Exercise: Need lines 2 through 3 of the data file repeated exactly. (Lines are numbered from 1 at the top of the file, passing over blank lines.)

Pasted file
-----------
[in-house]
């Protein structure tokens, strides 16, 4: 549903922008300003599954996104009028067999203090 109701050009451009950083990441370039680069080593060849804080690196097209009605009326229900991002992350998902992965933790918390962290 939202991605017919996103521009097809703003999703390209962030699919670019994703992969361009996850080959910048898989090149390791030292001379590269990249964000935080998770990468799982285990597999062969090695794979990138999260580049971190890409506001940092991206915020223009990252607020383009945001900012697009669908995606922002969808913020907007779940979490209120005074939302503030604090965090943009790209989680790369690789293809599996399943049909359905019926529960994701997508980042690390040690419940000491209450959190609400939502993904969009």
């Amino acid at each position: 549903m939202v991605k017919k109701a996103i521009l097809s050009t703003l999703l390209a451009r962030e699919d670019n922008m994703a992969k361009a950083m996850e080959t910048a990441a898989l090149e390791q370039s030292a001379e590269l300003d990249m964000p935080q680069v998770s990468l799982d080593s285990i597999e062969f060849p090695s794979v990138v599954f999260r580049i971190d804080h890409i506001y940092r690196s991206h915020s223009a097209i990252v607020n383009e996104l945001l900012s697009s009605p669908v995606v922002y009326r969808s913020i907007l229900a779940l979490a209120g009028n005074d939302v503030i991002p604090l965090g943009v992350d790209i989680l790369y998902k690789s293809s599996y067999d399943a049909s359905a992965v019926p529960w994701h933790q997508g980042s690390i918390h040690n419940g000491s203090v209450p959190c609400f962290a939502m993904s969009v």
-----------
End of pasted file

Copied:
């Protein structure tokens, strides 16, 4: 549903922008300003599954996104009028067999203090 109701050009451009950083990441370039680069080593060849804080690196097209009605009326229900991002992350998902992965933790918390962290 939202991605017919996103521009097809703003999703390209962030699919670019994703992969361009996850080959910048898989090149390791030292001379590269990249964000935080998770990468799982285990597999062969090695794979990138999260580049971190890409506001940092991206915020223009990252607020383009945001900012697009669908995606922002969808913020907007779940979490209120005074939302503030604090965090943009790209989680790369690789293809599996399943049909359905019926529960994701997508980042690390040690419940000491209450959190609400939502993904969009």
């Amino acid at each position: 549903m939202v991605k017919k109701a996103i521009l097809s050009t703003l999703l390209a451009r962030e699919d670019n922008m994703a992969k361009a950083m996850e080959t910048a990441a898989l090149e390791q370039s030292a001379e590269l300003d990249m964000p935080q680069v998770s990468l799982d080593s285990i597999e062969f060849p090695s794979v990138v599954f999260r580049i971190d804080h890409i506001y940092r690196s991206h915020s223009a097209i990252v607020n383009e996104l945001l900012s697009s009605p669908v995606v922002y009326r969808s913020i907007l229900a779940l979490a209120g009028n005074d939302v503030i991002p604090l965090g943009v992350d790209i989680l790369y998902k690789s293809s599996y067999d399943a049909s359905a992965v019926p529960w994701h933790q997508g980042s690390i918390h040690n419940g000491s203090v209450p959190c609400f962290a939502m993904s969009v």